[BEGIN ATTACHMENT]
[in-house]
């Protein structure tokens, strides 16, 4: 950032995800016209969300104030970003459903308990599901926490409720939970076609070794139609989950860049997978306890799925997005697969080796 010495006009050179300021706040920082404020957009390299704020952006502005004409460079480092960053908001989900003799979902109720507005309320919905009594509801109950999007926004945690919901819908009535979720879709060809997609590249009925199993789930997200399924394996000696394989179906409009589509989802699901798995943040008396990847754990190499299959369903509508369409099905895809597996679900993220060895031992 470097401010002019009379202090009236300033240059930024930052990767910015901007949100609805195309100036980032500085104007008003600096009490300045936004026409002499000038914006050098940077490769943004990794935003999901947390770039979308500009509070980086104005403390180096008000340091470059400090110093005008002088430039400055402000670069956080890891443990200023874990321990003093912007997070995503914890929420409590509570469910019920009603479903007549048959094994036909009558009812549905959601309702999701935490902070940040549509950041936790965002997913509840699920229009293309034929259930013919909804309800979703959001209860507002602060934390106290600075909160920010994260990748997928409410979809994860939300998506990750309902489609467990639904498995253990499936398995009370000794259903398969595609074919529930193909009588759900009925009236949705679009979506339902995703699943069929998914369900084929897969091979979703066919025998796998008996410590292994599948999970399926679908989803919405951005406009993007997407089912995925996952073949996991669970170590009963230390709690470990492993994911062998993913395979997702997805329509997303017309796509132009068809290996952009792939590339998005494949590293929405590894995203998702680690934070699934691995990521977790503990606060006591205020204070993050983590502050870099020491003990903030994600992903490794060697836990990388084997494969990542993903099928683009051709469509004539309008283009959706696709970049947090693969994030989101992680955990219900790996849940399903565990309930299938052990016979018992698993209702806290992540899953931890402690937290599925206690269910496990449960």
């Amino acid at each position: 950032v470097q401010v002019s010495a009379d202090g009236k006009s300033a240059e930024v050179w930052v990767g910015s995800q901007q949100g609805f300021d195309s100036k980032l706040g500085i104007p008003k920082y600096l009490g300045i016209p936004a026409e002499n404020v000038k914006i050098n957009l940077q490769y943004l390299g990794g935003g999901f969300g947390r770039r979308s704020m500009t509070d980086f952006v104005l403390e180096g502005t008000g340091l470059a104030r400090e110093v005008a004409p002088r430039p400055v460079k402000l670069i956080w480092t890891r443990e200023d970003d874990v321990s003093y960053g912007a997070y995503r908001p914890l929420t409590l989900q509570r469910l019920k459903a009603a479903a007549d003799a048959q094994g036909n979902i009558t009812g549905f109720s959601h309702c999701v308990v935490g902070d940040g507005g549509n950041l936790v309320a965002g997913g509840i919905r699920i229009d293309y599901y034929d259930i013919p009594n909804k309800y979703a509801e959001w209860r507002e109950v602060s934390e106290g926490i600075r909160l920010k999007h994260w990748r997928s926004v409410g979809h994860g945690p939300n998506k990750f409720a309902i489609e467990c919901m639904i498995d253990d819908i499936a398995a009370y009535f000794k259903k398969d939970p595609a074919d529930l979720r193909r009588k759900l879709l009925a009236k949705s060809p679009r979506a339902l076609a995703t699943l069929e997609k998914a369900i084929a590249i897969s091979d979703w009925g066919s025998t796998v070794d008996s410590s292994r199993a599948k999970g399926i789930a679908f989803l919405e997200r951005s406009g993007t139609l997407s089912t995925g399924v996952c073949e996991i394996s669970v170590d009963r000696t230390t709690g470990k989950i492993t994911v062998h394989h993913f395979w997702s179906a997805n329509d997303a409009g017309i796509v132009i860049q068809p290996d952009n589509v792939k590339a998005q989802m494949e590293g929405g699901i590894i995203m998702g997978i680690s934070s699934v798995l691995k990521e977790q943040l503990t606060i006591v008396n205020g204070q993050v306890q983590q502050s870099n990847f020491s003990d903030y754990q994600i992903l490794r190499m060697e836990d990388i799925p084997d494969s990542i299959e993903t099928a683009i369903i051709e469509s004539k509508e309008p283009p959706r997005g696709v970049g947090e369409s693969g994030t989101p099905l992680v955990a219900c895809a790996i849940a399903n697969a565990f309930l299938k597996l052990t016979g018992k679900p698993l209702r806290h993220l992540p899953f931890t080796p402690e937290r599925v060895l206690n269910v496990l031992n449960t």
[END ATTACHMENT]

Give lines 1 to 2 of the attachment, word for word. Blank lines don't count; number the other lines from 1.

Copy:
[in-house]
């Protein structure tokens, strides 16, 4: 950032995800016209969300104030970003459903308990599901926490409720939970076609070794139609989950860049997978306890799925997005697969080796 010495006009050179300021706040920082404020957009390299704020952006502005004409460079480092960053908001989900003799979902109720507005309320919905009594509801109950999007926004945690919901819908009535979720879709060809997609590249009925199993789930997200399924394996000696394989179906409009589509989802699901798995943040008396990847754990190499299959369903509508369409099905895809597996679900993220060895031992 470097401010002019009379202090009236300033240059930024930052990767910015901007949100609805195309100036980032500085104007008003600096009490300045936004026409002499000038914006050098940077490769943004990794935003999901947390770039979308500009509070980086104005403390180096008000340091470059400090110093005008002088430039400055402000670069956080890891443990200023874990321990003093912007997070995503914890929420409590509570469910019920009603479903007549048959094994036909009558009812549905959601309702999701935490902070940040549509950041936790965002997913509840699920229009293309034929259930013919909804309800979703959001209860507002602060934390106290600075909160920010994260990748997928409410979809994860939300998506990750309902489609467990639904498995253990499936398995009370000794259903398969595609074919529930193909009588759900009925009236949705679009979506339902995703699943069929998914369900084929897969091979979703066919025998796998008996410590292994599948999970399926679908989803919405951005406009993007997407089912995925996952073949996991669970170590009963230390709690470990492993994911062998993913395979997702997805329509997303017309796509132009068809290996952009792939590339998005494949590293929405590894995203998702680690934070699934691995990521977790503990606060006591205020204070993050983590502050870099020491003990903030994600992903490794060697836990990388084997494969990542993903099928683009051709469509004539309008283009959706696709970049947090693969994030989101992680955990219900790996849940399903565990309930299938052990016979018992698993209702806290992540899953931890402690937290599925206690269910496990449960």